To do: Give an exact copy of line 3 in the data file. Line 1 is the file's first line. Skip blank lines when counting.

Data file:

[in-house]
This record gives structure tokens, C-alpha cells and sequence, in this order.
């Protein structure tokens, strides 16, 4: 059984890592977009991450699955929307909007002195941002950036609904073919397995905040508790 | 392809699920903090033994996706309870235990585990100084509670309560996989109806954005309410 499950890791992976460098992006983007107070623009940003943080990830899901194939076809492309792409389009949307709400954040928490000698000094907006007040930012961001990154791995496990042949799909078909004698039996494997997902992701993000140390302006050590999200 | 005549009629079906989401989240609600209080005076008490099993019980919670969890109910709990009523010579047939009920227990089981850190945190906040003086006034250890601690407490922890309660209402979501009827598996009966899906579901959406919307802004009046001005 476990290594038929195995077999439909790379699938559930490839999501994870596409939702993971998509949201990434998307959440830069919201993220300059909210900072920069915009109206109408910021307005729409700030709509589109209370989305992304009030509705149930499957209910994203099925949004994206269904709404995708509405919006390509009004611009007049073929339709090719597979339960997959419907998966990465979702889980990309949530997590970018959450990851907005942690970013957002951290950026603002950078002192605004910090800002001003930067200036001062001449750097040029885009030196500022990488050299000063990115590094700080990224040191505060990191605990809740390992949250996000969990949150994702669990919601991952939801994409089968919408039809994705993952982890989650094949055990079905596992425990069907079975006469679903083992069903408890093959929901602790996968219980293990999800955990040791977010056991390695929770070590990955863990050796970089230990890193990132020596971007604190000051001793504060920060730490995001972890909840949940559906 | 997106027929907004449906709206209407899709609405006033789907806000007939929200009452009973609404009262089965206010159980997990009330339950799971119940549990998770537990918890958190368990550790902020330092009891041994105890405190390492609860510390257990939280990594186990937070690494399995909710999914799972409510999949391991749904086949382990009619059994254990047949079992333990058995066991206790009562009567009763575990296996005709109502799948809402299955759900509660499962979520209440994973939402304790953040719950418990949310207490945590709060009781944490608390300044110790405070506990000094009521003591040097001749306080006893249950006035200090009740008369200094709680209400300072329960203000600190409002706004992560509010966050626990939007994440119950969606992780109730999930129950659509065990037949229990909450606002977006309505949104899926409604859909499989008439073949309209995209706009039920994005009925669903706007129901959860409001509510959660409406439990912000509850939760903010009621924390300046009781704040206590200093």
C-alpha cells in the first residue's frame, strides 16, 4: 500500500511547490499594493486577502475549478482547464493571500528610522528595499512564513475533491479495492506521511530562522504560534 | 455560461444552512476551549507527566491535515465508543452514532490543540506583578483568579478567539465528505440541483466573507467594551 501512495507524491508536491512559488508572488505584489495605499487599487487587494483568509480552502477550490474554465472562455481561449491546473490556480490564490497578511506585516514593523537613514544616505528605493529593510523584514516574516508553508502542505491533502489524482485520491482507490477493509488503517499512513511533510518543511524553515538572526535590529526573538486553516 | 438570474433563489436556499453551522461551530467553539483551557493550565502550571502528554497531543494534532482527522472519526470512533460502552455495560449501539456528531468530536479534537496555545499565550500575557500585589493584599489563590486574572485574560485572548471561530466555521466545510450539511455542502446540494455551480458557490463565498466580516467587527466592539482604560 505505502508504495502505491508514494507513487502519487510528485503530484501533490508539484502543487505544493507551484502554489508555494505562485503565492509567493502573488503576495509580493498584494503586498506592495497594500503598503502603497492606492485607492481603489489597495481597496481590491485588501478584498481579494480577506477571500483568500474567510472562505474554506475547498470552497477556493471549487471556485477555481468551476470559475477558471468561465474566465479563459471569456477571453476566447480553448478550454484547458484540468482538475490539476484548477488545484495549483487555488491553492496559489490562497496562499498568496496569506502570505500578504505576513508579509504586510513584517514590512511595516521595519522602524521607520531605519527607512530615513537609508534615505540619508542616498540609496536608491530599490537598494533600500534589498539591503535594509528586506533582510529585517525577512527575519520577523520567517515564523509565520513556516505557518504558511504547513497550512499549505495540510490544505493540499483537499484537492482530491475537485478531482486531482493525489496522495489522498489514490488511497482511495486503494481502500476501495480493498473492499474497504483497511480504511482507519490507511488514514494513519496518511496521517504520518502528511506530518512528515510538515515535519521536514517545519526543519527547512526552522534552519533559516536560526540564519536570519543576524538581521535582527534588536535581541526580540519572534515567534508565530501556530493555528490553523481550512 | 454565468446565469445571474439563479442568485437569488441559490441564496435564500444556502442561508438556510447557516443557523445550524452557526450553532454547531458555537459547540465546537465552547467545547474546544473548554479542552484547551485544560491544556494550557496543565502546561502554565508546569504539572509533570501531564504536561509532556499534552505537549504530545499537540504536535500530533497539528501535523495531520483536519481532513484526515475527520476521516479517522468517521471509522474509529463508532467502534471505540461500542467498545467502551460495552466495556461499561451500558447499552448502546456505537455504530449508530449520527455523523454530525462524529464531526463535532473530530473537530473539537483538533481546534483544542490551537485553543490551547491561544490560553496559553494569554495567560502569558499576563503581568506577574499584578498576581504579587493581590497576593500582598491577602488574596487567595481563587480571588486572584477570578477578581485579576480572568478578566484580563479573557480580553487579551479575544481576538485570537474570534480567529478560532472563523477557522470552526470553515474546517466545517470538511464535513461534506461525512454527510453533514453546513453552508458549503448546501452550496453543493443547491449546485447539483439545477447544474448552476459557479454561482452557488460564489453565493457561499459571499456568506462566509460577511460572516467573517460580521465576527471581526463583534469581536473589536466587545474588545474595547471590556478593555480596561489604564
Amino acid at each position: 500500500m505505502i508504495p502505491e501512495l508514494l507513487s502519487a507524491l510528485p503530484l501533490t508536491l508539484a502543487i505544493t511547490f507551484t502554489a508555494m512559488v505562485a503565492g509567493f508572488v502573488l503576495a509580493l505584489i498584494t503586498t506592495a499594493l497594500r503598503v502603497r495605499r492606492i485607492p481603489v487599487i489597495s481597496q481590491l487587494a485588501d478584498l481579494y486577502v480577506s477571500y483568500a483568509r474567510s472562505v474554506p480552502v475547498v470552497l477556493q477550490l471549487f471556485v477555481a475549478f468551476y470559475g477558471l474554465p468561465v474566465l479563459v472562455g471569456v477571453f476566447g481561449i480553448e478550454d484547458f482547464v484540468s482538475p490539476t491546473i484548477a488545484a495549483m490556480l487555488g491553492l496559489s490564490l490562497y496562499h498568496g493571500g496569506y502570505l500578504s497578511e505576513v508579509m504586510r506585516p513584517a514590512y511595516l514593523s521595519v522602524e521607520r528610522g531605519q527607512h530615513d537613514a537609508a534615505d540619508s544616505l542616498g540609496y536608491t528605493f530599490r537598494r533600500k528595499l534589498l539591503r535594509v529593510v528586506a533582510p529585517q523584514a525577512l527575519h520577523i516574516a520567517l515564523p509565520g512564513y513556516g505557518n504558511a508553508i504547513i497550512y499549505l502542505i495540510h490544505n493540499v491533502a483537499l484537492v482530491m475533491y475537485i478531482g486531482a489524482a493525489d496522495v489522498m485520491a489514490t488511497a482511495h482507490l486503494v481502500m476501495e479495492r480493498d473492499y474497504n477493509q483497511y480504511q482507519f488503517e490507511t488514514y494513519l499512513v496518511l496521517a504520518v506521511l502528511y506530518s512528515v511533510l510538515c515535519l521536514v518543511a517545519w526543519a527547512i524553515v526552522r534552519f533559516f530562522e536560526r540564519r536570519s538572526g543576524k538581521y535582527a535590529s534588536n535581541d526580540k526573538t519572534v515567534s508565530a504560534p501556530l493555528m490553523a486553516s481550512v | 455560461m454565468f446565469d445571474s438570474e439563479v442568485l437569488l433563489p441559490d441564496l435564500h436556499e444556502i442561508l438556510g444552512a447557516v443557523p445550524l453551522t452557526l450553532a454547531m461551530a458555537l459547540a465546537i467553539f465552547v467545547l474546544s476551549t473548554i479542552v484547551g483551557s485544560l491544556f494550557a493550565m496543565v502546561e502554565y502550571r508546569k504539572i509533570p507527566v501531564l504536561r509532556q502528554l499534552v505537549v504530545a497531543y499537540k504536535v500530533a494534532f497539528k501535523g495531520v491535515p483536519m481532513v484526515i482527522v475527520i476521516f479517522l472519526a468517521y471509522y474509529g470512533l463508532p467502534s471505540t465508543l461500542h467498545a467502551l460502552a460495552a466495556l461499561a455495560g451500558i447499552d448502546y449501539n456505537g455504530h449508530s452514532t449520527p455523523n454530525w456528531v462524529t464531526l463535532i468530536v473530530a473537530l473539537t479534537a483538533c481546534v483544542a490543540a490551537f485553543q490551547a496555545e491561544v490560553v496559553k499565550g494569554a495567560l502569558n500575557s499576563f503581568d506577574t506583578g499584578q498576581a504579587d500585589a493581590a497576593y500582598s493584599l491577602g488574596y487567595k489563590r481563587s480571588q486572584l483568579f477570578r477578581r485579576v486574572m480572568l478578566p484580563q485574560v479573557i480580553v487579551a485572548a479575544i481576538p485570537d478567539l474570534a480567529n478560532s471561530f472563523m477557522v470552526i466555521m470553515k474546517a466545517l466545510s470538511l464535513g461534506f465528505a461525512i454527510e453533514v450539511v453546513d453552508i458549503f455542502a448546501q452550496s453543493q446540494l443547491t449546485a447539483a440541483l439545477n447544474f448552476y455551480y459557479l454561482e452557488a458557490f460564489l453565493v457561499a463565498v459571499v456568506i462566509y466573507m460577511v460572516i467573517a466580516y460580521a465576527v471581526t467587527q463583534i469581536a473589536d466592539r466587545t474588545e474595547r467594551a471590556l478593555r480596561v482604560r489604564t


């Protein structure tokens, strides 16, 4: 059984890592977009991450699955929307909007002195941002950036609904073919397995905040508790 | 392809699920903090033994996706309870235990585990100084509670309560996989109806954005309410 499950890791992976460098992006983007107070623009940003943080990830899901194939076809492309792409389009949307709400954040928490000698000094907006007040930012961001990154791995496990042949799909078909004698039996494997997902992701993000140390302006050590999200 | 005549009629079906989401989240609600209080005076008490099993019980919670969890109910709990009523010579047939009920227990089981850190945190906040003086006034250890601690407490922890309660209402979501009827598996009966899906579901959406919307802004009046001005 476990290594038929195995077999439909790379699938559930490839999501994870596409939702993971998509949201990434998307959440830069919201993220300059909210900072920069915009109206109408910021307005729409700030709509589109209370989305992304009030509705149930499957209910994203099925949004994206269904709404995708509405919006390509009004611009007049073929339709090719597979339960997959419907998966990465979702889980990309949530997590970018959450990851907005942690970013957002951290950026603002950078002192605004910090800002001003930067200036001062001449750097040029885009030196500022990488050299000063990115590094700080990224040191505060990191605990809740390992949250996000969990949150994702669990919601991952939801994409089968919408039809994705993952982890989650094949055990079905596992425990069907079975006469679903083992069903408890093959929901602790996968219980293990999800955990040791977010056991390695929770070590990955863990050796970089230990890193990132020596971007604190000051001793504060920060730490995001972890909840949940559906 | 997106027929907004449906709206209407899709609405006033789907806000007939929200009452009973609404009262089965206010159980997990009330339950799971119940549990998770537990918890958190368990550790902020330092009891041994105890405190390492609860510390257990939280990594186990937070690494399995909710999914799972409510999949391991749904086949382990009619059994254990047949079992333990058995066991206790009562009567009763575990296996005709109502799948809402299955759900509660499962979520209440994973939402304790953040719950418990949310207490945590709060009781944490608390300044110790405070506990000094009521003591040097001749306080006893249950006035200090009740008369200094709680209400300072329960203000600190409002706004992560509010966050626990939007994440119950969606992780109730999930129950659509065990037949229990909450606002977006309505949104899926409604859909499989008439073949309209995209706009039920994005009925669903706007129901959860409001509510959660409406439990912000509850939760903010009621924390300046009781704040206590200093």